Homeownership can help break the cycle of poverty, but for many families, it’s just out of reach. In Perry County, Kentucky, where the poverty rate is near twice the national average, a nonprofit called the Housing Development Alliance has set out to close the gap.
“We know people all the time succeed in life without affordable housing, but it’s a lot easier to get a job, keep a job, [and] raise your family if you have that kind of base,” said Scott McReynolds, executive director of HDA, on the Rural Business Show. On the podcast, McReynolds discussed rural housing challenges and how HDA helps meet the needs of residents in East Kentucky.
McReynolds has been a resident of Hazard, the seat of Perry County, for nearly 30 years. He describes the area as “the heart of the coalfields.” Hazard serves as the economic center for several surrounding counties that stretch through the Appalachian mountains. It’s home to the local regional medical center, as well as much of the area’s retail. But over 1 in 5 Perry County residents lives in poverty, particularly as the coal industry continues to shrink. McReynolds estimates that over 40 percent of folks in the region lack adequate housing.
The Alliance was created to help meet the need for affordable, quality housing in Perry County. Since it was founded in 1993, HDA has helped 2,900 low-income people become new homeowners, make home improvement repairs and break out of the cycle of debt. In addition to housing counseling, HDA builds and repairs homes, manages affordable rentals, helps homeowners save on energy costs and provides construction training to people in recovery.
“We’re a housing organization, but ultimately we want to be part of what ends poverty in our region,” McReynolds said.
The Power of Homeownership
Hazard faces dual challenges in housing development and affordability. “We have a broken housing market,” McReynolds said. “What I mean by that is it costs more to build a house than what that house is worth.” Added to that is the challenge of persistently low wages in the area.
The local economy is starting to bounce back from declines in coal employment, thanks in part to tourism and the uptick in remote work during the pandemic. Pandemic pricing is also driving home values up. While this helps solve the area’s appraisal challenge — the affordability gap persists.
To close this gap, HDA helps residents with annual incomes starting at $17,000 on the road to homeownership. McReynolds says HDA also looks at prospective homeowners’ credit history and debt load to ensure they can make payments and maintain the home. The Alliance can connect those who don’t meet the requirements to another program to help break bad debt cycles and prepare for future homeownership.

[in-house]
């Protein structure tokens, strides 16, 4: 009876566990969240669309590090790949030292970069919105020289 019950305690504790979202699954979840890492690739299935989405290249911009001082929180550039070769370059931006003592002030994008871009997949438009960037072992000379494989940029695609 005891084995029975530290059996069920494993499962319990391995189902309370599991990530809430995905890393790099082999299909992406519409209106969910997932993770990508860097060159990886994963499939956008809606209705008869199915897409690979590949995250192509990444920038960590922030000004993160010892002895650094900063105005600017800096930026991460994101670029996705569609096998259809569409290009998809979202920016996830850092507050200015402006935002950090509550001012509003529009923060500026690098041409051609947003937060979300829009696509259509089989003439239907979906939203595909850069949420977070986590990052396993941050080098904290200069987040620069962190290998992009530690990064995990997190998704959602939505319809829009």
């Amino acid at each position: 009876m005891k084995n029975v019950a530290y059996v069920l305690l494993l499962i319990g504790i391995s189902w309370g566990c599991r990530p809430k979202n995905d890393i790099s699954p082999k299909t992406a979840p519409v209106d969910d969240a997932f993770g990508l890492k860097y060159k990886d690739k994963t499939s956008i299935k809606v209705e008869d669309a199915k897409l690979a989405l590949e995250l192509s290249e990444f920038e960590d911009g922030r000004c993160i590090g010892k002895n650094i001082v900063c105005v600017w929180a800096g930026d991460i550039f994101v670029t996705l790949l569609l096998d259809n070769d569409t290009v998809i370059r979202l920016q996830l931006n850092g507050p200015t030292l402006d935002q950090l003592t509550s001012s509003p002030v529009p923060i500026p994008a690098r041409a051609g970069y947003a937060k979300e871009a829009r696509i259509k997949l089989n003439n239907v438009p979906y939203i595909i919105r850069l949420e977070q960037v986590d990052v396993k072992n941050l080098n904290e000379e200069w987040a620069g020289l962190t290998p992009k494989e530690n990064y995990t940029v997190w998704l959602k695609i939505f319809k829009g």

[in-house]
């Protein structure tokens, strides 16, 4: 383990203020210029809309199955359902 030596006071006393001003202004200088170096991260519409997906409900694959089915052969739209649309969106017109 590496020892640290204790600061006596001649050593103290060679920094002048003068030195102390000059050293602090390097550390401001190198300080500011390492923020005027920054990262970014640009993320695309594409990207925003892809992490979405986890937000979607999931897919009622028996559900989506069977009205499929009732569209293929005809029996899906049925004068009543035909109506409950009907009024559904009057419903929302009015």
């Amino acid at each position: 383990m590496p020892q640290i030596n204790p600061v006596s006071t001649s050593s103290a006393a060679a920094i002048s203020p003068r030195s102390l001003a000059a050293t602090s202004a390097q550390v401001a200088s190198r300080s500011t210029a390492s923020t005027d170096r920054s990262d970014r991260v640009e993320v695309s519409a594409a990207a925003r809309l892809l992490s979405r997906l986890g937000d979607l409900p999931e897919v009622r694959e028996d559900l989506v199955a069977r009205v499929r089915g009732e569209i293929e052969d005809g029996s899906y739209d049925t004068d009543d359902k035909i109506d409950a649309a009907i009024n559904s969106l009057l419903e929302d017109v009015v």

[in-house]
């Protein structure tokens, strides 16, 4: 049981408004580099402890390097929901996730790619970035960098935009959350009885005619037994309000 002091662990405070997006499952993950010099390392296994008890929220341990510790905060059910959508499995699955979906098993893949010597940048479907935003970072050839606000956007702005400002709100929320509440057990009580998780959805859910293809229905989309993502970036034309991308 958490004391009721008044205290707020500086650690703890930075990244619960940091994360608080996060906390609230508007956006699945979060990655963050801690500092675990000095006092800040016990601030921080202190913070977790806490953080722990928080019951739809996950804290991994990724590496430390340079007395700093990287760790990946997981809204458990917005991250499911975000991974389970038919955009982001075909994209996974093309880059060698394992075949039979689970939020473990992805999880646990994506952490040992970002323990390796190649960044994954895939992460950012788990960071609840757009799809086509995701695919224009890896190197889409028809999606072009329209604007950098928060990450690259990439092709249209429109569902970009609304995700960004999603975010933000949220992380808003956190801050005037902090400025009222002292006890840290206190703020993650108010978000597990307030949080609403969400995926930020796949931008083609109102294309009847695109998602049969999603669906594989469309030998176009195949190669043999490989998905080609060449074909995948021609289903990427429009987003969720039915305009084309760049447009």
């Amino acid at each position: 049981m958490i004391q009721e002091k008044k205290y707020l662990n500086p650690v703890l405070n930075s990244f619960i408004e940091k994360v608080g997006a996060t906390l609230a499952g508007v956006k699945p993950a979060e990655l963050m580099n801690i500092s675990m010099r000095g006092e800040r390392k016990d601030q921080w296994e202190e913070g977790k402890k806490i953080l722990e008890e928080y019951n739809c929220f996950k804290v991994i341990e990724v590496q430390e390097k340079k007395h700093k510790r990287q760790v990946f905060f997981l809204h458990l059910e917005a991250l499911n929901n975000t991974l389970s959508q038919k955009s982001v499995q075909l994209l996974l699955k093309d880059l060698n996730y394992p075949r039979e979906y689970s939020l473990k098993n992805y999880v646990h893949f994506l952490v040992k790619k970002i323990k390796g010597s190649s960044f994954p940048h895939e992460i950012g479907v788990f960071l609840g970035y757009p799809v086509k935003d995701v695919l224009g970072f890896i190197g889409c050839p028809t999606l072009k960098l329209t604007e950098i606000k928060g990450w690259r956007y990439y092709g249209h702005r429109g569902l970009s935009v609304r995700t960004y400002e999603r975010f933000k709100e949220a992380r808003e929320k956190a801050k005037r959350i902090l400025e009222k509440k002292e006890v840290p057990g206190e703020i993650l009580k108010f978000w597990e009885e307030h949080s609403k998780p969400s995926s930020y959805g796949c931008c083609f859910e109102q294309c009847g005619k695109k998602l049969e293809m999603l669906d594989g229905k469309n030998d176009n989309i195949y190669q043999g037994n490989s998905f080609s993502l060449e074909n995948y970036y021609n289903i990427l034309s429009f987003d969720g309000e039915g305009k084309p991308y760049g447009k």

“That’s how you end generational poverty,” McReynolds said. “In America, the wealth most of us are able to create is in our home.”
Over the years, HDA has helped mothers get out of public housing and raise families to become happy, productive adults. One man, a worker in the coal industry, was raising his grandchildren in subsidized housing. He slept on the couch for five years — through a cancer diagnosis — so his grandkids could have their own bedrooms. When HDA finally helped him become a homeowner, the first thing he did was shut the door to his room, McReynolds recalled, laughing.
“I feel like I’m a really lucky person to get to do this for a living,” he said.
Building a Brighter Future
The pandemic has turned the housing and construction markets upside down. McReynolds said the pandemic has been one of the most challenging periods since the 2009 recession, and acquiring materials has been a “nightmare.” But he doesn’t have plans to slow down anytime soon. The staff at HDA is working hard to get materials as fast as possible to meet the continued demand for affordable housing in the area. McReynolds estimates East Kentucky needs somewhere around 12,000 houses to fully meet the demand for adequate, affordable housing.
“That’s a huge amount of work,” he said.
The Alliance’s next ambitious goal? To accelerate progress and serve 1,000 families in just 10 years.
“The great thing about housing is when we build a house, we’re creating jobs and economic development, which is another thing we really need,” McReynolds said. “It’s such a win-win for the community.”
To learn more about HDA’s affordable housing services, get in touch or donate to HDA, visit hdahome.org.